I didn’t find him entirely reassuring. But I followed his advice, checked all the basement windows. They were all firmly locked. In fact, it didn’t appear they could ever be opened. Then I installed a backyard light on a motion detector. I thought that would dissuade anyone from exploring access. At least while we were home.
That night I didn’t sleep easily. By day, I thought I had done well. I’d ensured there was no easy access to our house, and alerted the local police. But our bedroom was in the back of the house, so I found myself staring at the window, waiting for the light to be triggered by someone trying the door. It remained stubbornly dark, so I remained awake, waiting for the visit that never came.
I startled awake, deep dark, no idea what the time was. Feeling guilty for my lapse of vigilance, I sat up. The window on to the back yard was softly glowing. Had that been what woke me? I held still and listened. There was no traffic. No crickets. No noise. Nothing stirred in all the world. But the light in the window didn’t go out, which meant something was still moving.
As soundlessly as I could, I slipped out of bed. Since Jacko was born I’ve worn my shorts to bed, and I was glad I wasn’t naked. I thought for a moment about looking out the window, but if the intruder saw my shadow moving he’d be gone. I didn’t want to show myself until I had the best chance of catching him.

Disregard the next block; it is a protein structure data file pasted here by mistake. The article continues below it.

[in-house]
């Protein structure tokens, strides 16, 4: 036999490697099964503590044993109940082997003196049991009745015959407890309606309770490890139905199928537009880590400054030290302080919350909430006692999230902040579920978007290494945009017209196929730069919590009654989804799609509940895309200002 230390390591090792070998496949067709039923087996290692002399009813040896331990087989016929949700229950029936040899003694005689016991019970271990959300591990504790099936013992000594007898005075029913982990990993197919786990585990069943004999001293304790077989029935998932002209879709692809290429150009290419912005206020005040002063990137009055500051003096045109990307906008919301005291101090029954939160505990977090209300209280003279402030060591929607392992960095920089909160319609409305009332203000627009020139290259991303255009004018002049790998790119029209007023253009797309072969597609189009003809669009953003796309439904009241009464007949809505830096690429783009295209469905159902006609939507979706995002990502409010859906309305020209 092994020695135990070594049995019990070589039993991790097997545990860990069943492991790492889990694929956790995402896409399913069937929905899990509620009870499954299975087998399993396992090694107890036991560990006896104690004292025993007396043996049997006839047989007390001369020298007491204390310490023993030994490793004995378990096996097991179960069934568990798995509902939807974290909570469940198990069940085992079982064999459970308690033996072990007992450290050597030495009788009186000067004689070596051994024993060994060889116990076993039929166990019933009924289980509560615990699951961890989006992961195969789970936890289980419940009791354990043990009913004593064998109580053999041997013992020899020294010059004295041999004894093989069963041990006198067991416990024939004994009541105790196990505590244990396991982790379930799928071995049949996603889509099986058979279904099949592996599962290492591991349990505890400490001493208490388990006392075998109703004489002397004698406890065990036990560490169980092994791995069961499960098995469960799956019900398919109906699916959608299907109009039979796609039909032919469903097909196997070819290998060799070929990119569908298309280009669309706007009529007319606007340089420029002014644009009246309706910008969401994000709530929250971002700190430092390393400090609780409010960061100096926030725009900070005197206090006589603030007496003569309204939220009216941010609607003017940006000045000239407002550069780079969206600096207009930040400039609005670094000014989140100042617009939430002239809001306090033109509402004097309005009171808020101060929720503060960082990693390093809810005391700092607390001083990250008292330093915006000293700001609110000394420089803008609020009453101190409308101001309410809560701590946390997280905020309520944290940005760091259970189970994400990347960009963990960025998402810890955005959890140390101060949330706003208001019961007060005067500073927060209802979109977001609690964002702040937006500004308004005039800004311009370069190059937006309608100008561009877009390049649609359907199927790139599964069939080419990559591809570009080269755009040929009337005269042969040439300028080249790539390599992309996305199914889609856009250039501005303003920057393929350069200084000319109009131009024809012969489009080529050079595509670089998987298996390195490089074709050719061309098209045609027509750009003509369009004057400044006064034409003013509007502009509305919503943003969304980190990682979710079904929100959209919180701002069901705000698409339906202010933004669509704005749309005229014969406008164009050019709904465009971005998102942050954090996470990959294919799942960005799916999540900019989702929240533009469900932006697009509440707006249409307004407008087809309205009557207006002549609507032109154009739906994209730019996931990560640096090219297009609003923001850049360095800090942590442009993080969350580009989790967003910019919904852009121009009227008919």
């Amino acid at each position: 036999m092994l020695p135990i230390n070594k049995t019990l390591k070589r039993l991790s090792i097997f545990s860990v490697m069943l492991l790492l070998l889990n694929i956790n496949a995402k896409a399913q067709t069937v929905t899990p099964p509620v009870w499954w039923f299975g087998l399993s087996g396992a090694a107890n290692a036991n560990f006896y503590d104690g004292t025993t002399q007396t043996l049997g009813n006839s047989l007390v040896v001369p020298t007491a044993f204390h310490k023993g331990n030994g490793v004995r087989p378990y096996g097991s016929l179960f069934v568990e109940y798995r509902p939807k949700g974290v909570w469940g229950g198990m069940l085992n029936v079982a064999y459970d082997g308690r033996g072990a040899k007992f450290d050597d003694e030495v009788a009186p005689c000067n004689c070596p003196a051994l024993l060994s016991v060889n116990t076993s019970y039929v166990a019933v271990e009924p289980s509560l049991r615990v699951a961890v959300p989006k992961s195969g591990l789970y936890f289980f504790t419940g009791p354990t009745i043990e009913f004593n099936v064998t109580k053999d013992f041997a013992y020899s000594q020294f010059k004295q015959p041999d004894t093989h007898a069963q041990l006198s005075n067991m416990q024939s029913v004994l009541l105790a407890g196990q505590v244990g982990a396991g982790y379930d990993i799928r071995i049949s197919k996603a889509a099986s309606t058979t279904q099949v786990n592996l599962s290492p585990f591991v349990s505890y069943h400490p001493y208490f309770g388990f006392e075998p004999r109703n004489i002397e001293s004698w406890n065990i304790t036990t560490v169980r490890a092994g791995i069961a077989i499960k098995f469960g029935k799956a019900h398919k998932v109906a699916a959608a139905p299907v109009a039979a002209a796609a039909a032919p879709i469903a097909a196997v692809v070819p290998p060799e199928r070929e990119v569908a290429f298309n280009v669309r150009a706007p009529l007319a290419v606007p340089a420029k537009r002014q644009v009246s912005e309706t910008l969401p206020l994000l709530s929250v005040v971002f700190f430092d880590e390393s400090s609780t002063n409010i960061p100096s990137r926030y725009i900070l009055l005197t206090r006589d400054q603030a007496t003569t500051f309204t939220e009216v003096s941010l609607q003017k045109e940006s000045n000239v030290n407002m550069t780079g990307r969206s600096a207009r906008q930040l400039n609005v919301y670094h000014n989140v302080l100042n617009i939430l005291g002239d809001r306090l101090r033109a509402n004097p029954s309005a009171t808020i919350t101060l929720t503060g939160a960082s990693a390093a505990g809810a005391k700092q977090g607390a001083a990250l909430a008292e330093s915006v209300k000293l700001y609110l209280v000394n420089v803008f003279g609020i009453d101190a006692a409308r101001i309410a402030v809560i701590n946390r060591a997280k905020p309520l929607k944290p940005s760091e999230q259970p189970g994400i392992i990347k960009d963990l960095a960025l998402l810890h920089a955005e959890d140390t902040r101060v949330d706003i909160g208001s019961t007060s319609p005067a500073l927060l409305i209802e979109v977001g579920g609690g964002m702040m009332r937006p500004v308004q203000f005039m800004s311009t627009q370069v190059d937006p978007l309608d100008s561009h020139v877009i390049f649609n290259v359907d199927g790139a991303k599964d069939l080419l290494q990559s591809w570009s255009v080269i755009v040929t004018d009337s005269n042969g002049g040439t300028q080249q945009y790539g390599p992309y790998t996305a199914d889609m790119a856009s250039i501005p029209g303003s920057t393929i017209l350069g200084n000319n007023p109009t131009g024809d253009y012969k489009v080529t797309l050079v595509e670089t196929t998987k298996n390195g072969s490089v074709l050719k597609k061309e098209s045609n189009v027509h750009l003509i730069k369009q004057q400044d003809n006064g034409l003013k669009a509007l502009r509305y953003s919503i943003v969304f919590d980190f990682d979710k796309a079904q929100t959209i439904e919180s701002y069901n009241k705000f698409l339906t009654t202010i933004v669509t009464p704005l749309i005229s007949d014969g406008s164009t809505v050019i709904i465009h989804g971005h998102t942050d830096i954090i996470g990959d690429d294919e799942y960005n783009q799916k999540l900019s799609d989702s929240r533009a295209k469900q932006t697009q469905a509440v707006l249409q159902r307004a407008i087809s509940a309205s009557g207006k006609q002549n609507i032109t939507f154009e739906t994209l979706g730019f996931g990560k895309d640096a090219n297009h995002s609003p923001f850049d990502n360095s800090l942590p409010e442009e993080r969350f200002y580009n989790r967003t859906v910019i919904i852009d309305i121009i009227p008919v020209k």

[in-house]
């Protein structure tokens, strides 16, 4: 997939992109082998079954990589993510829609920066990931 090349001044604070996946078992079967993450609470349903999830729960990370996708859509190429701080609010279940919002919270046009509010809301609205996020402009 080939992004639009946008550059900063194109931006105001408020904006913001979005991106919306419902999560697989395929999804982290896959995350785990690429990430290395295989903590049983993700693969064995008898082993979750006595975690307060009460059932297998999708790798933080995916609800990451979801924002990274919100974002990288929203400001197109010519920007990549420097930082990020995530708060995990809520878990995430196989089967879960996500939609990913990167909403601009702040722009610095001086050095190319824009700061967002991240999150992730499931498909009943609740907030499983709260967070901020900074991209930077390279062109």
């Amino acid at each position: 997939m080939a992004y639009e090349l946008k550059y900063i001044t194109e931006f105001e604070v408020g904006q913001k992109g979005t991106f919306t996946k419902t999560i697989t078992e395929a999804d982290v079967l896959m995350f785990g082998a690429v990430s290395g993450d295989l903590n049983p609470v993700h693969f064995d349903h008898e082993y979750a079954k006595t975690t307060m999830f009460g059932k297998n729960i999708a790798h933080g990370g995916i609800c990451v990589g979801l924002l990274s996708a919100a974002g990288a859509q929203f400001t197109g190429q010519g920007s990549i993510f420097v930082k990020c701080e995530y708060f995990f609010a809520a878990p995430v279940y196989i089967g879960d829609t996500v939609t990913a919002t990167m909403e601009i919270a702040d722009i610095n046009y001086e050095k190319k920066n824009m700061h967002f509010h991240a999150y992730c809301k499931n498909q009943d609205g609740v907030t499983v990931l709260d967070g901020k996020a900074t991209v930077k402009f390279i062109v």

Slowly, I crept down the stairs, and stole up to the kitchen door. Still. Silent. The light was still on in back. But then I noticed that the windows on the side of the house were equally lit, a pale blue-gray light. I could not explain this phenomenon, but I crouched down low, scurried across to the back window, and popped my head up.
The yard glowed in the vague light. There the lilac in the corner, there the garage, there the vertical board fence, there the empty grass where one day I would build a swing set. No intruder. The light I had taken for my motion sensor was in fact the sky-glow of approaching dawn. Total false alarm.
I almost turned back to bed. But then I thought—just to make sure—I’d open the basement door, go down to the landing, and look out the back door.
There, on the landing, was a pair of Christine’s underpants.
So she dropped them when she carried the laundry up, I told myself. But I didn’t remember her doing laundry that day. She could have done it while I was downtown at the police station. But I’d checked the back door before I went to bed. They were lying right where one of the lollipops had been.